ALEXANDER CAMPBELL JR
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HONORED ON PANEL 6W, LINE 11 OF THE WALL

ALEXANDER CAMPBELL JR

WALL NAME

ALEXANDER CAMPBELL JR

PANEL / LINE

6W/11

DATE OF BIRTH

05/19/1949

CASUALTY PROVINCE

QUANG NGAI

DATE OF CASUALTY

10/20/1970

HOME OF RECORD

FAYETTEVILLE

COUNTY OF RECORD

Cumberland County

STATE

NC

BRANCH OF SERVICE

ARMY

RANK

SP4

Book a time
Contact Details

REMEMBRANCES

LEFT FOR ALEXANDER CAMPBELL JR
POSTED ON 1.27.2022
POSTED BY: John Fabris

do not stand at my grave and weep

Do not stand at my grave and weep
I am not there. I do not sleep.
I am a thousand winds that blow.
I am the diamond glints on snow.
I am the sunlight on ripened grain.
I am the gentle autumn rain.
When you awaken in the morning's hush
I am the swift uplifting rush
Of quiet birds in circled flight.
I am the soft stars that shine at night.
Do not stand at my grave and cry;
I am not there. I did not die.
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POSTED ON 5.19.2021
POSTED BY: Dennis Wriston

I'm proud of our Vietnam Veterans

Specialist Four Alexander Campbell Jr., Served with Company C, 4th Battalion, 3rd Infantry Regiment, 11th Infantry Brigade, Americal Division, United States Army Vietnam.
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POSTED ON 5.18.2021
POSTED BY: Donna and

Happy Heavenly Birthday

You will forever remain in our hearts and prayers
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POSTED ON 9.17.2017
POSTED BY: Lucy Conte Micik

Thanks

Dear Spec 4 Alexander Campbell,
Thank you for your service as an Infantryman. As another summer comes to an end, it is important for us all to acknowledge the sacrifices of those like you who answered our nation's call. Please watch over America, it stills needs your courage and faithfulness. Rest in peace with the angels.
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POSTED ON 5.25.2017

Final Mission of SP4 Alexander Campbell Jr.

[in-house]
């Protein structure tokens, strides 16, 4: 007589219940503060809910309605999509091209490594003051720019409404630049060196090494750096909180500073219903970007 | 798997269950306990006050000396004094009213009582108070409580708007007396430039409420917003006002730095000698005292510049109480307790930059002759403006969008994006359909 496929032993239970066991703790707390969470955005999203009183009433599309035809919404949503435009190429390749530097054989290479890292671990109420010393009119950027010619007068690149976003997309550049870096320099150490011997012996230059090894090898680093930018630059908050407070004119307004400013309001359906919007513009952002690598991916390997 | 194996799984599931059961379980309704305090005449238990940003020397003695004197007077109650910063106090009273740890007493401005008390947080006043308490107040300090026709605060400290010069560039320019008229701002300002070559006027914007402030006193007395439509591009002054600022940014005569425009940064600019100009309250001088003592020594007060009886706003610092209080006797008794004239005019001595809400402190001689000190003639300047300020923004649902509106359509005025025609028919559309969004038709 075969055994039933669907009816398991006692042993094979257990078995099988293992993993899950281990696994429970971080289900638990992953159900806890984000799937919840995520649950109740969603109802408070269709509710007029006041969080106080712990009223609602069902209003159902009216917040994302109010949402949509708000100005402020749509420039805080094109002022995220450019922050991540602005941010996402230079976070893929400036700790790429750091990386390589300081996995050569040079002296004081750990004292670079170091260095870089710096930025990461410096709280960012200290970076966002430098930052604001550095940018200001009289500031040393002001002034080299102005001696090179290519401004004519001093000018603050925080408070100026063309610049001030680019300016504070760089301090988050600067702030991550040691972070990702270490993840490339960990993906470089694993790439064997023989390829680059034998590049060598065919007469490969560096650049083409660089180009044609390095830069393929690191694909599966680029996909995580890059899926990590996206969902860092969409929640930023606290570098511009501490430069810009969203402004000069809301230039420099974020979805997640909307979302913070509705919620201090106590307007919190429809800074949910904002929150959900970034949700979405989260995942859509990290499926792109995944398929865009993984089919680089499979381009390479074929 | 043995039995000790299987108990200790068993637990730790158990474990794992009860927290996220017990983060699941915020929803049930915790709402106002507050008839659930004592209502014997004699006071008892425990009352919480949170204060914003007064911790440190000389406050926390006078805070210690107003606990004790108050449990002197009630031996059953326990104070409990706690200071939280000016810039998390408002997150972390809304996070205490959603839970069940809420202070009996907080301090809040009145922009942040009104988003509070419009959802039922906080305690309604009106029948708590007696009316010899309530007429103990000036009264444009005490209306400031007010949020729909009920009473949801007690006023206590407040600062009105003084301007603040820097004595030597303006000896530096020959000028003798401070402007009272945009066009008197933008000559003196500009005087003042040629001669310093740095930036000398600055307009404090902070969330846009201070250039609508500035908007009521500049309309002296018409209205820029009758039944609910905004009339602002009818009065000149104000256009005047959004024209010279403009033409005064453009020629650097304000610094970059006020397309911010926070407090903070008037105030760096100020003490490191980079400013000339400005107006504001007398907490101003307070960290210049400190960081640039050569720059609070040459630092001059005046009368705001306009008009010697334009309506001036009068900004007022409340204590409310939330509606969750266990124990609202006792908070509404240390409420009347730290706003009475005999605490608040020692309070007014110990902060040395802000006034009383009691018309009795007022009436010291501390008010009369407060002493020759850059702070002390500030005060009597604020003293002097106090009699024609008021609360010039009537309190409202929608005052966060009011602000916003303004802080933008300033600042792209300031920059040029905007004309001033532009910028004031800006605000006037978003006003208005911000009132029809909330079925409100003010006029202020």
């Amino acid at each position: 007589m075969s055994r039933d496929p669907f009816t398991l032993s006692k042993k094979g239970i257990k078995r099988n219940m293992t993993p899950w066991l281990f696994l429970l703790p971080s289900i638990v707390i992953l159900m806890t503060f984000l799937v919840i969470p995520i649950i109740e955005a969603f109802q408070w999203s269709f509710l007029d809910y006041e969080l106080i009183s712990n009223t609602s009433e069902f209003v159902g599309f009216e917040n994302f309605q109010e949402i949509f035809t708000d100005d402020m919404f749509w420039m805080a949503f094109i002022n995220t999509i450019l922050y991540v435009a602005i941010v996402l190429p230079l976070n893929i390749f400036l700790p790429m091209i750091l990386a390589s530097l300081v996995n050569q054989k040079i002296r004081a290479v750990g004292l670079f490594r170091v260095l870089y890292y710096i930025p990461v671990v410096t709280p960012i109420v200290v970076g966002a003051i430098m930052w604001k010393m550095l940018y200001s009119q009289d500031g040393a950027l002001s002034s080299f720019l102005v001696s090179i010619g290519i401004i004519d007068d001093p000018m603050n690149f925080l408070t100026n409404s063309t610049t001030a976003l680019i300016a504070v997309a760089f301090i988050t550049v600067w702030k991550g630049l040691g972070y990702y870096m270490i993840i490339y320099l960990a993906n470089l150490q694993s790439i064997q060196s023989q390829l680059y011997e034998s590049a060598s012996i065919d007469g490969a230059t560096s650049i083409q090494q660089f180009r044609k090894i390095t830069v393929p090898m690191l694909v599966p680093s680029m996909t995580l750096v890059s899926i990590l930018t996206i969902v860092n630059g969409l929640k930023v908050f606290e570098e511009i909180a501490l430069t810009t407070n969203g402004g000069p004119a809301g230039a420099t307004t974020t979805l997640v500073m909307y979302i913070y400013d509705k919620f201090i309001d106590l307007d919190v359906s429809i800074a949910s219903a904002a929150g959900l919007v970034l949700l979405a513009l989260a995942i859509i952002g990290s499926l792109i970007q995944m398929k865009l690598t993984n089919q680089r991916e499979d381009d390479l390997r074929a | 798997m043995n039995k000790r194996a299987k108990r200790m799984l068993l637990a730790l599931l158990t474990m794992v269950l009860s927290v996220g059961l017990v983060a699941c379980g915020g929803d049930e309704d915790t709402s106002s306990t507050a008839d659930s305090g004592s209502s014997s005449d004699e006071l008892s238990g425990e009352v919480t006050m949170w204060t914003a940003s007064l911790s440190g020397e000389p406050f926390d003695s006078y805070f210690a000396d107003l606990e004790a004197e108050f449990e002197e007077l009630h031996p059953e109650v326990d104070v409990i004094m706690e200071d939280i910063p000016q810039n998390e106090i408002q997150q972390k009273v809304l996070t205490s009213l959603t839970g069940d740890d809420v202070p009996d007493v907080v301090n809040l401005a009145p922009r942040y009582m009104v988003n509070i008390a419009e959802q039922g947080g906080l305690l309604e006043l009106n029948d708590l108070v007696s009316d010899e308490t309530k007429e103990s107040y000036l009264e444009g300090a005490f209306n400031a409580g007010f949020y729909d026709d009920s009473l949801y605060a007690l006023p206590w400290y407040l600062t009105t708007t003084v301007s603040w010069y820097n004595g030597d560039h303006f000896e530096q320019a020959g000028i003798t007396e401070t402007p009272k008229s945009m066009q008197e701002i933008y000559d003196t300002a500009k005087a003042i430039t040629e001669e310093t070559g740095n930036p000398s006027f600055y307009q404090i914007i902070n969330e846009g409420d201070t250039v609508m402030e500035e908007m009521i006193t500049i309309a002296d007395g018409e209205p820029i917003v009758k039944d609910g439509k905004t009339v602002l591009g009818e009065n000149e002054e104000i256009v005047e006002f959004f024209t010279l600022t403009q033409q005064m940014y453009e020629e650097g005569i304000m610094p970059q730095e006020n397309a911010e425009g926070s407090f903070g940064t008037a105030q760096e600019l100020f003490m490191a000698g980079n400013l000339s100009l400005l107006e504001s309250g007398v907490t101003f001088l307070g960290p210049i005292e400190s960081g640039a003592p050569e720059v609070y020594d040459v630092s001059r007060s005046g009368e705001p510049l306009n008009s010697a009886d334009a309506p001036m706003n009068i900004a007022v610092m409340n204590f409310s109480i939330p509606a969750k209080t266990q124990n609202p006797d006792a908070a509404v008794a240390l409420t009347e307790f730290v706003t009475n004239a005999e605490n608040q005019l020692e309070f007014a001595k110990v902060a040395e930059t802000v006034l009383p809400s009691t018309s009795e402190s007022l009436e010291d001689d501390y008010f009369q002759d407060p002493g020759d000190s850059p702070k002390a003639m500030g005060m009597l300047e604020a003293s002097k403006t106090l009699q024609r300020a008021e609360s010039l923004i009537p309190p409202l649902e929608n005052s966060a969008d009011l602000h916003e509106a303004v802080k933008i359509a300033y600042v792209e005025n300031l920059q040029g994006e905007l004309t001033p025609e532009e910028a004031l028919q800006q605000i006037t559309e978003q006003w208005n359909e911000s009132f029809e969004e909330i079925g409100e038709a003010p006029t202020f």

On October 20, 1970, a U.S. Army helicopter UH-1D “dust off” air ambulance (tail number 66-16617) from the 54th Medical Detachment, was involved in a mid-air collision with a U.S. Army helicopter OH-6A (tail number 69-16023) from B Company, 123rd Aviation Battalion, resulting in the loss of life of seven U.S. personnel. The OH-6A was part of an Aero Scout team from Company B, 123rd Aviation Battalion, consisting of one UH-1H “slick” transport helicopter, one AH-1G Cobra attack aircraft, and one OH-6A light observation helicopter from Chu Lai Army Airfield for the purpose of conducting a first-light visual reconnaissance of the area to the south and west of Chu Lai known as the Rocket Pocket. On this particular morning, the Aero Scout team attempted to commence their reconnaissance in the northern portion of the Rocket Pocket. They were, however, unable to proceed with this course of action because artillery was being fired into that area. After determining that they could not enter the area, the team lead directed his team to proceed to the southern portion of the Rocket Pocket and commenced their reconnaissance in that area, working generally east to west. At this time, the team members observed yellow smoke being popped continuously to the southeast. The team lead contacted ground personnel in the area to see if they required any assistance. The ground personnel replied in the negative, that a dust-off (medical evacuation by helicopter) was in progress. At approximately 0700 hours, the UH-1H dust off aircraft under the control of the 54th Medical Detachment, call sign Dust Off 88, departed from Chu Lai Army Airfield on a mission to pick up two urgent U.S. casualties. The two injured soldiers, SP4 Alexander Campbell Jr. and PFC Larry W. Kilgore, both infantrymen from C Company, 4th Battalion, 3rd Infantry, 11th Infantry Brigade, Americal Division, were wounded while retrieving an explosive device when the device accidently detonated. The Aero Scout team observed the dustoff aircraft and watched it touchdown in the landing zone. The Aero Scout team then turned back to the north continuing their reconnaissance and working their way back towards Chu Lai. Shortly thereafter, the team leader observed the dust off aircraft heading north-northeast approximately 300 to 400 meters south of the OH-6A at low level and moving fast. At this point the team leader advised the OH-6A of the approaching dust off aircraft and the OH-6A pilot rogered the message. The team leader later stated that almost simultaneously with this transmission the UH-1H and OH-6A collided, with the UH-1H on a northerly heading and the OH-6A on a northwesterly heading. The collision occurred in a valley into which the UH-1H had entered coming around a hill to his right and the OH-6A had entered flying west up the valley with the hill on his left. There were no survivors from the dust off aircraft. The OH-6A crew suffered one fatality with two injured. The lost crew members of the air ambulance included aircraft commander CW2 Terence A. Handly, co-pilot 1LT Kenneth M. Schlie, crew chief SP4 Thomas R. Weiss, and medic SP4 Harold C. Gay. The lost passengers were the injured SP4 Campbell and CPL Kilgore, plus an unnamed Vietnamese national. The fatality from the OH-6A was crew chief SP4 Gary R. Cady. The pilot and gunner on the aircraft survived with injuries. Kilgore, one of the dust off patients, was posthumously promoted to corporal. [Taken from coffeltdatabase.org and vhpa.org]
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